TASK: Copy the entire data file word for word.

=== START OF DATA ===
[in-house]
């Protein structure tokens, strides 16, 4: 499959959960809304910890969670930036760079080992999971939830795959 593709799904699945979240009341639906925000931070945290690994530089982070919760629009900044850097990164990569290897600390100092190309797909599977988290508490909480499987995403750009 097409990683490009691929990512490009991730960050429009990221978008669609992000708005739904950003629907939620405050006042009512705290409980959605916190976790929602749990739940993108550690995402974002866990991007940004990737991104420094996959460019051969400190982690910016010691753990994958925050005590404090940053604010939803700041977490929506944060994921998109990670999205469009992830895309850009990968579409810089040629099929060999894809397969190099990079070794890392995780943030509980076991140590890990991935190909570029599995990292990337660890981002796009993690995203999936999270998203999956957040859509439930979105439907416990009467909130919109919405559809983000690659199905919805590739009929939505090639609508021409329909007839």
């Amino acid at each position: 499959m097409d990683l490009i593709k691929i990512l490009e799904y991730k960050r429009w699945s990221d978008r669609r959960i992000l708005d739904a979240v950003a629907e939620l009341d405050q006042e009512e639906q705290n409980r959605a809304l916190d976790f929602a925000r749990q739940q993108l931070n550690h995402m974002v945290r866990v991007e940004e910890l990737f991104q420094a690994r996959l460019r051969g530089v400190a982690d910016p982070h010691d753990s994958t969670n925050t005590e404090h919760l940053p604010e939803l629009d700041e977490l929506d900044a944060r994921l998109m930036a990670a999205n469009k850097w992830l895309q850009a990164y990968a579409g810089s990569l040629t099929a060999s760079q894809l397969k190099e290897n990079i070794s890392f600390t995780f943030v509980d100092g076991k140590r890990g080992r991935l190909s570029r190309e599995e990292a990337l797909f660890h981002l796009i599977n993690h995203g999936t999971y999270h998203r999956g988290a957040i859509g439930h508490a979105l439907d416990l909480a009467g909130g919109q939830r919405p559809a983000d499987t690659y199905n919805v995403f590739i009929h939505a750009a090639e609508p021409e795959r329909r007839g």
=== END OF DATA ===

[in-house]
């Protein structure tokens, strides 16, 4: 499959959960809304910890969670930036760079080992999971939830795959 593709799904699945979240009341639906925000931070945290690994530089982070919760629009900044850097990164990569290897600390100092190309797909599977988290508490909480499987995403750009 097409990683490009691929990512490009991730960050429009990221978008669609992000708005739904950003629907939620405050006042009512705290409980959605916190976790929602749990739940993108550690995402974002866990991007940004990737991104420094996959460019051969400190982690910016010691753990994958925050005590404090940053604010939803700041977490929506944060994921998109990670999205469009992830895309850009990968579409810089040629099929060999894809397969190099990079070794890392995780943030509980076991140590890990991935190909570029599995990292990337660890981002796009993690995203999936999270998203999956957040859509439930979105439907416990009467909130919109919405559809983000690659199905919805590739009929939505090639609508021409329909007839």
């Amino acid at each position: 499959m097409d990683l490009i593709k691929i990512l490009e799904y991730k960050r429009w699945s990221d978008r669609r959960i992000l708005d739904a979240v950003a629907e939620l009341d405050q006042e009512e639906q705290n409980r959605a809304l916190d976790f929602a925000r749990q739940q993108l931070n550690h995402m974002v945290r866990v991007e940004e910890l990737f991104q420094a690994r996959l460019r051969g530089v400190a982690d910016p982070h010691d753990s994958t969670n925050t005590e404090h919760l940053p604010e939803l629009d700041e977490l929506d900044a944060r994921l998109m930036a990670a999205n469009k850097w992830l895309q850009a990164y990968a579409g810089s990569l040629t099929a060999s760079q894809l397969k190099e290897n990079i070794s890392f600390t995780f943030v509980d100092g076991k140590r890990g080992r991935l190909s570029r190309e599995e990292a990337l797909f660890h981002l796009i599977n993690h995203g999936t999971y999270h998203r999956g988290a957040i859509g439930h508490a979105l439907d416990l909480a009467g909130g919109q939830r919405p559809a983000d499987t690659y199905n919805v995403f590739i009929h939505a750009a090639e609508p021409e795959r329909r007839g």